The Black footed cat is one of the least studied cats in Africa, and was listed as Vulnerable in 2005. This is the smallest of the African cat species, with males only weighing up to about 2.5 kg in weight. Females are a little smaller and weigh up to about 1.7 kg in weight. The body length, including the tail, is about 60cm long for the males, and females being a bit smaller at round about 54cm.
Only the pads and the under parts of the feet are black in colour, and this is where the animal gets their name from. The colour differs from cinnamon to tawny and has patterns of black or brown spots that merge to become rings on the legs. They have very large eyes and their ears have a rounded look to them.
They live in dry, open savanna, grassland and Karoo semi dessert areas going up to altitudes of 2 000m above sea level. So this means that they are mostly found in South Africa, Namibia, a little bit into Zimbabwe and has been recorded in Botswana in the past.
Black footed cats are solitary and strictly nocturnal, making it very rare to see. They spend their daytime hours in old borrows or hollows. Unlike most cats, they are not very good climbers, their stocky bodies and short tails make it difficult for them to climb.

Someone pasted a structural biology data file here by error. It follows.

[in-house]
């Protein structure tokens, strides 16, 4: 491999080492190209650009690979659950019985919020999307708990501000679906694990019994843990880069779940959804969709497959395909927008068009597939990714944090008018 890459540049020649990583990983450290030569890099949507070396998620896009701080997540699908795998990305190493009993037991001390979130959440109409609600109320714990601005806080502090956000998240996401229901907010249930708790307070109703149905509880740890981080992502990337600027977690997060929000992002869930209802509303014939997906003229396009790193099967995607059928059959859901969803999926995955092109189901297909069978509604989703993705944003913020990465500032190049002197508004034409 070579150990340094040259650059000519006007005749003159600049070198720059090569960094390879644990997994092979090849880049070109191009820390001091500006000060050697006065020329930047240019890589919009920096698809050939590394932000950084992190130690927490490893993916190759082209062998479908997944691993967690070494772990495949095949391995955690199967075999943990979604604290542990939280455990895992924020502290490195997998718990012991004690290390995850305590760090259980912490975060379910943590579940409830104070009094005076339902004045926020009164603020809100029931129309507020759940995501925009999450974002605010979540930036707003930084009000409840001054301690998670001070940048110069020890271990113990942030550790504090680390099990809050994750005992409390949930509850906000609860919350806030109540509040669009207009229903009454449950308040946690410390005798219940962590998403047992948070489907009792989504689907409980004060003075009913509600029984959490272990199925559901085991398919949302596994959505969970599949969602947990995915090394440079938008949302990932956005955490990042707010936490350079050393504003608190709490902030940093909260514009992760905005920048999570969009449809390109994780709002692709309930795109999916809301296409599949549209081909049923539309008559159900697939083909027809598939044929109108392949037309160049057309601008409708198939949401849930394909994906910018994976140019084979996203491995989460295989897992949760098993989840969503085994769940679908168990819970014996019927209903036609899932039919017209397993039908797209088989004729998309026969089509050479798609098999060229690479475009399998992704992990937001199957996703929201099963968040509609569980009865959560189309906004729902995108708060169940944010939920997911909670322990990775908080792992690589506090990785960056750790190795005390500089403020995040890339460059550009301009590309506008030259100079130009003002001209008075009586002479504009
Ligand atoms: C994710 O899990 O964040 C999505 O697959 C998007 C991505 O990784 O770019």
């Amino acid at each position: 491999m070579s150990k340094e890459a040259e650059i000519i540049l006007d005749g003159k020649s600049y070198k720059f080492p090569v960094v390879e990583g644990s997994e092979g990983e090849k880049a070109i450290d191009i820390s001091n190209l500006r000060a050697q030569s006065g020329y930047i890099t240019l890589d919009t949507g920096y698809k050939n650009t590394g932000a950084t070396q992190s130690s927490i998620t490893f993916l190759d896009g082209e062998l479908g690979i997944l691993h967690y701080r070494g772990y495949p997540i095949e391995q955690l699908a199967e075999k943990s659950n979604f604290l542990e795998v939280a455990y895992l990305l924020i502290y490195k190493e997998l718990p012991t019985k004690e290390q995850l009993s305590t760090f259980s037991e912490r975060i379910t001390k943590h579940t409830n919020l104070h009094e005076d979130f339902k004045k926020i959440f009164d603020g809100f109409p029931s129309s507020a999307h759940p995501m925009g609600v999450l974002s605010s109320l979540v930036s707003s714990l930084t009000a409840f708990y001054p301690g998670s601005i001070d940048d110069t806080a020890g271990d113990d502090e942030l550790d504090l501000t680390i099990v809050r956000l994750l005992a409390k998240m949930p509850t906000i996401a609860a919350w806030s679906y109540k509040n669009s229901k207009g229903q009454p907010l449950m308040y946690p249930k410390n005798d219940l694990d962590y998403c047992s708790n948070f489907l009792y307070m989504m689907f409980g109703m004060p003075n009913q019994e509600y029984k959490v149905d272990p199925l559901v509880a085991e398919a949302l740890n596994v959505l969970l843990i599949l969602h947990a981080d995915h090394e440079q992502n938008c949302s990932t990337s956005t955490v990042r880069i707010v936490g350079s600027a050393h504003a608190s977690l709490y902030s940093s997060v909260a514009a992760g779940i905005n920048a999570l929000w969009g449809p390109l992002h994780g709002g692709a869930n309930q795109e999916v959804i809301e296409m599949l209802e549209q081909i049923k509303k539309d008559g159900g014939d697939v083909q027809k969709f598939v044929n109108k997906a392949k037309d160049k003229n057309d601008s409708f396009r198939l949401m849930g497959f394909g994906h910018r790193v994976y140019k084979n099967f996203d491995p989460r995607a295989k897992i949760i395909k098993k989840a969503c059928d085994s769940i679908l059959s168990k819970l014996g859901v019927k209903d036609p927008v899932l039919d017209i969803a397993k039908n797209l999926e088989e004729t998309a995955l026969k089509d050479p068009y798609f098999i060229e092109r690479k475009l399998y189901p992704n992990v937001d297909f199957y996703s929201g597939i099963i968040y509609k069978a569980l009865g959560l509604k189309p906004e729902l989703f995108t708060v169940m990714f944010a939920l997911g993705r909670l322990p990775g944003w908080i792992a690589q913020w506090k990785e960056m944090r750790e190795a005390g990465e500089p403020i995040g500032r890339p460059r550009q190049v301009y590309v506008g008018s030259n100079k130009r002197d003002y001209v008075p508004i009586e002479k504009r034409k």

These small cats are very territorial, stretching from 10km2 for females and up to 25km2 for the males. Territories are marked in many different ways, like sent marking and rubbing their heads against objects. Females are only in estrus for two to three days, so males need to locate them very quickly. Females can have two litters a year, averaging about two kittens per litter. Kittens weigh about 80grams at birth but grow up quickly, reaching sexual maturity at about one year of age.
They hunt mostly small rodents and bird, but can bring down prey heavier than themselves, like the Cape hare. Insects and spiders are also prey, but only form about 1% of their diet.
Story by Stefan (River Lodge)